New York Republicans in swing seats voted to expel Santos

Votes by House Republicans from New York on expelling Rep. George Santos on Dec. 1, 2023, by the 2020 presidential vote margin in their districts



Voted to expel Santos

2020 pres. vote


Anthony D'Esposito



Michael Lawler



George Santos



Brandon Williams



Marcus Molinaro



Nicholas LaLota



Andrew Garbarino



Nicole Malliotakis



Elise Stefanik



Nick Langworthy



Claudia Tenney


Source: Clerk of the U.S. House of Representatives, Daily Kos Elections

Now, we shouldn't overstate the impact Santos might have had on the 2024 election writ large if he'd remained in office. After all, the presidential race at the top of the ticket will dominate the electoral environment. Nevertheless, many of Santos's fellow swing-seat Republicans in New York vocally backed efforts to expel him, likely hoping that acting now will save them from having to address questions or Democratic attack ads tying them to Santos on the 2024 campaign trail. In a game of electoral inches, pushing Santos out sooner rather than later gives Republicans more time to move beyond his scandal-ridden House tenure.

With Santos gone, a high-stakes special election will take place in New York's 3rd Congressional District, which Biden would have won by 8 percentage points in 2020, according to Daily Kos Elections. Under state law, Democratic Gov. Kathy Hochul has 10 days to call the election, and from there it must take place between 70 and 80 days afterward — so sometime in February. But unlike a regular election, there won't be a primary to pick party nominees. Instead, local party officials will choose the candidates, and they may opt for contenders who were already running for the regular 2024 election before Santos's ouster. The most likely Democratic pick may be former Rep. Tom Suozzi, who defeated Santos by 12 points in 2020 in the previous version of the 3rd District before mounting a failed run for governor in 2022. The GOP doesn't have a clear front-runner, but local Republicans have been eyeing state Sen. Jack Martins since they initially called for Santos to resign.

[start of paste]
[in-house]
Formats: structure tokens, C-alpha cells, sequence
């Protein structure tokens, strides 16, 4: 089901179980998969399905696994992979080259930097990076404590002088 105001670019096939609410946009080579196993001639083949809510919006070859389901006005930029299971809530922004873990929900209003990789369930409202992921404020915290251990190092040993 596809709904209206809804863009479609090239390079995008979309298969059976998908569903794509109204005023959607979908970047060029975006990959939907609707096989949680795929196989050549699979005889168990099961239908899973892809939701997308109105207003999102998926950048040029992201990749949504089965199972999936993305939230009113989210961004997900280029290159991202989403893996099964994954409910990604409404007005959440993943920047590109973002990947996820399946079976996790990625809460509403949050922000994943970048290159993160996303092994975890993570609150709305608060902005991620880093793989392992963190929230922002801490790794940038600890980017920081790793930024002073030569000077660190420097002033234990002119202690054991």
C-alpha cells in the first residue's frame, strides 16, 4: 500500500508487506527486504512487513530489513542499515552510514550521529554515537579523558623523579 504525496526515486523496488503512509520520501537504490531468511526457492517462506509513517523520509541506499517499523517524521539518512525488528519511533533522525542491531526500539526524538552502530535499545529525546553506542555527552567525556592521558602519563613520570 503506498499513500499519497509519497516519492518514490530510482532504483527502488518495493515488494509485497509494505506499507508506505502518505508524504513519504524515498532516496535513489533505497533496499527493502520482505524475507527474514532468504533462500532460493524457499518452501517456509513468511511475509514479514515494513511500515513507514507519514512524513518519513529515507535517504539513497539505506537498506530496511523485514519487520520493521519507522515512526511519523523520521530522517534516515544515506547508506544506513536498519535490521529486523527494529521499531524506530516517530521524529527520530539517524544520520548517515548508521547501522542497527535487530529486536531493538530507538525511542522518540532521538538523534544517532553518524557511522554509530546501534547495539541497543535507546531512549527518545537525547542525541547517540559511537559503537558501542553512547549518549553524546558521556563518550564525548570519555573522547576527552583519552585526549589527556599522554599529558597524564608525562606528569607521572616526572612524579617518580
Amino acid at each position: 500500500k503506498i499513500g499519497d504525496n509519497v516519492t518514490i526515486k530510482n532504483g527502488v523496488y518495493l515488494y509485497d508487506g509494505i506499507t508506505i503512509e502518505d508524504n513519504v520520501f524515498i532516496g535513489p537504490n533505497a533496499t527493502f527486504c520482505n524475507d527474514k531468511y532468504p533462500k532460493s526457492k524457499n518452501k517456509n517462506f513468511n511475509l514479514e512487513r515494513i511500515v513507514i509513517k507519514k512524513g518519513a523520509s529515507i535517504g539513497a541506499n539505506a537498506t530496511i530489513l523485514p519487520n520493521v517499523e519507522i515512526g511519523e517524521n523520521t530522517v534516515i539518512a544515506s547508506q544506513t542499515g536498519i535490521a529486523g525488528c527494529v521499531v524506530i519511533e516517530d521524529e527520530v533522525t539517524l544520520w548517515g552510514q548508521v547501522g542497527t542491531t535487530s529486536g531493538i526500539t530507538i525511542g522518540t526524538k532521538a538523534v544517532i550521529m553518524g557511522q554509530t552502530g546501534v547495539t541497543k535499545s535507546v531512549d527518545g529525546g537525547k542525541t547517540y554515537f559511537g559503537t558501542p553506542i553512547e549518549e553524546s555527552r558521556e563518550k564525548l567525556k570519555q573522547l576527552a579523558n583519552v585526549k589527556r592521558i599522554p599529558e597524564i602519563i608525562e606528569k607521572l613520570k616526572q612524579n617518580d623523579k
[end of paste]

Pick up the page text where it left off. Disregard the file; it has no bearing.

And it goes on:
Looking ahead, New York's ongoing redistricting litigation could also affect the electoral calculus for Santos's former seat in the 2024 general election. Democrats control state government, and, should a court decision restart the redistricting process, they could make this district bluer — just as they tried to do with an initial map they drew in early 2022 that state courts threw out ahead of that year's elections.